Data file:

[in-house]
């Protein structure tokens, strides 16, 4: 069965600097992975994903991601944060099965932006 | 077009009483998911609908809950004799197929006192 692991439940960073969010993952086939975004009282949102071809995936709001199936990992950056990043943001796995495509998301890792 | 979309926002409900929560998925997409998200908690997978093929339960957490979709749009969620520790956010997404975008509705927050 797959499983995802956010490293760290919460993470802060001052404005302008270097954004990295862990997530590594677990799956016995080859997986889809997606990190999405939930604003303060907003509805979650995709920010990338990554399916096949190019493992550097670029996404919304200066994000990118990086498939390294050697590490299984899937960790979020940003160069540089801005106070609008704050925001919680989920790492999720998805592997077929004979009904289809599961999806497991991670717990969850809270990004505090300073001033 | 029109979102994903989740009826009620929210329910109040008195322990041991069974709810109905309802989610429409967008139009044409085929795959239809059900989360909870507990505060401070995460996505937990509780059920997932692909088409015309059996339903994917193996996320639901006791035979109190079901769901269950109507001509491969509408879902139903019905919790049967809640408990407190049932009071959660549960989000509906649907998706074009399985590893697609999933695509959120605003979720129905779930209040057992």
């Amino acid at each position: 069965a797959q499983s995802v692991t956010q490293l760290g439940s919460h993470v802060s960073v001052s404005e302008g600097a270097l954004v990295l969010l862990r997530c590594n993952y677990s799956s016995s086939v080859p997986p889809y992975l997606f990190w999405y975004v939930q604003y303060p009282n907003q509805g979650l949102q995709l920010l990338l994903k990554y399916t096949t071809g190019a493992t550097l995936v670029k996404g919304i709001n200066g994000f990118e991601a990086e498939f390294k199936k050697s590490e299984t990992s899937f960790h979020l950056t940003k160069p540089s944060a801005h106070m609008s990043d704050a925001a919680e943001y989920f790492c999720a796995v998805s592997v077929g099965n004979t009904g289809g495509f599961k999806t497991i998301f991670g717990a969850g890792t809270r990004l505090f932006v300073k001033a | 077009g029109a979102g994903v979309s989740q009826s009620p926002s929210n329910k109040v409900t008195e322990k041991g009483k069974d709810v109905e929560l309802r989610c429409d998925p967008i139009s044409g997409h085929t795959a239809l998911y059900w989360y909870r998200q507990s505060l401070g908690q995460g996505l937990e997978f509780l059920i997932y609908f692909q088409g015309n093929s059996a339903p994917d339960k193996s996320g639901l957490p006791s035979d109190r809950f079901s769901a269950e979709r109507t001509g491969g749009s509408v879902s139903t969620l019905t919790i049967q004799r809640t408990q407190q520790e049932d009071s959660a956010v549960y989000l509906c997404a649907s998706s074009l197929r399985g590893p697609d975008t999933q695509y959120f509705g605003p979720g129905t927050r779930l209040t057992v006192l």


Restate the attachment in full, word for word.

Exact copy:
[in-house]
């Protein structure tokens, strides 16, 4: 069965600097992975994903991601944060099965932006 | 077009009483998911609908809950004799197929006192 692991439940960073969010993952086939975004009282949102071809995936709001199936990992950056990043943001796995495509998301890792 | 979309926002409900929560998925997409998200908690997978093929339960957490979709749009969620520790956010997404975008509705927050 797959499983995802956010490293760290919460993470802060001052404005302008270097954004990295862990997530590594677990799956016995080859997986889809997606990190999405939930604003303060907003509805979650995709920010990338990554399916096949190019493992550097670029996404919304200066994000990118990086498939390294050697590490299984899937960790979020940003160069540089801005106070609008704050925001919680989920790492999720998805592997077929004979009904289809599961999806497991991670717990969850809270990004505090300073001033 | 029109979102994903989740009826009620929210329910109040008195322990041991069974709810109905309802989610429409967008139009044409085929795959239809059900989360909870507990505060401070995460996505937990509780059920997932692909088409015309059996339903994917193996996320639901006791035979109190079901769901269950109507001509491969509408879902139903019905919790049967809640408990407190049932009071959660549960989000509906649907998706074009399985590893697609999933695509959120605003979720129905779930209040057992």
């Amino acid at each position: 069965a797959q499983s995802v692991t956010q490293l760290g439940s919460h993470v802060s960073v001052s404005e302008g600097a270097l954004v990295l969010l862990r997530c590594n993952y677990s799956s016995s086939v080859p997986p889809y992975l997606f990190w999405y975004v939930q604003y303060p009282n907003q509805g979650l949102q995709l920010l990338l994903k990554y399916t096949t071809g190019a493992t550097l995936v670029k996404g919304i709001n200066g994000f990118e991601a990086e498939f390294k199936k050697s590490e299984t990992s899937f960790h979020l950056t940003k160069p540089s944060a801005h106070m609008s990043d704050a925001a919680e943001y989920f790492c999720a796995v998805s592997v077929g099965n004979t009904g289809g495509f599961k999806t497991i998301f991670g717990a969850g890792t809270r990004l505090f932006v300073k001033a | 077009g029109a979102g994903v979309s989740q009826s009620p926002s929210n329910k109040v409900t008195e322990k041991g009483k069974d709810v109905e929560l309802r989610c429409d998925p967008i139009s044409g997409h085929t795959a239809l998911y059900w989360y909870r998200q507990s505060l401070g908690q995460g996505l937990e997978f509780l059920i997932y609908f692909q088409g015309n093929s059996a339903p994917d339960k193996s996320g639901l957490p006791s035979d109190r809950f079901s769901a269950e979709r109507t001509g491969g749009s509408v879902s139903t969620l019905t919790i049967q004799r809640t408990q407190q520790e049932d009071s959660a956010v549960y989000l509906c997404a649907s998706s074009l197929r399985g590893p697609d975008t999933q695509y959120f509705g605003p979720g129905t927050r779930l209040t057992v006192l």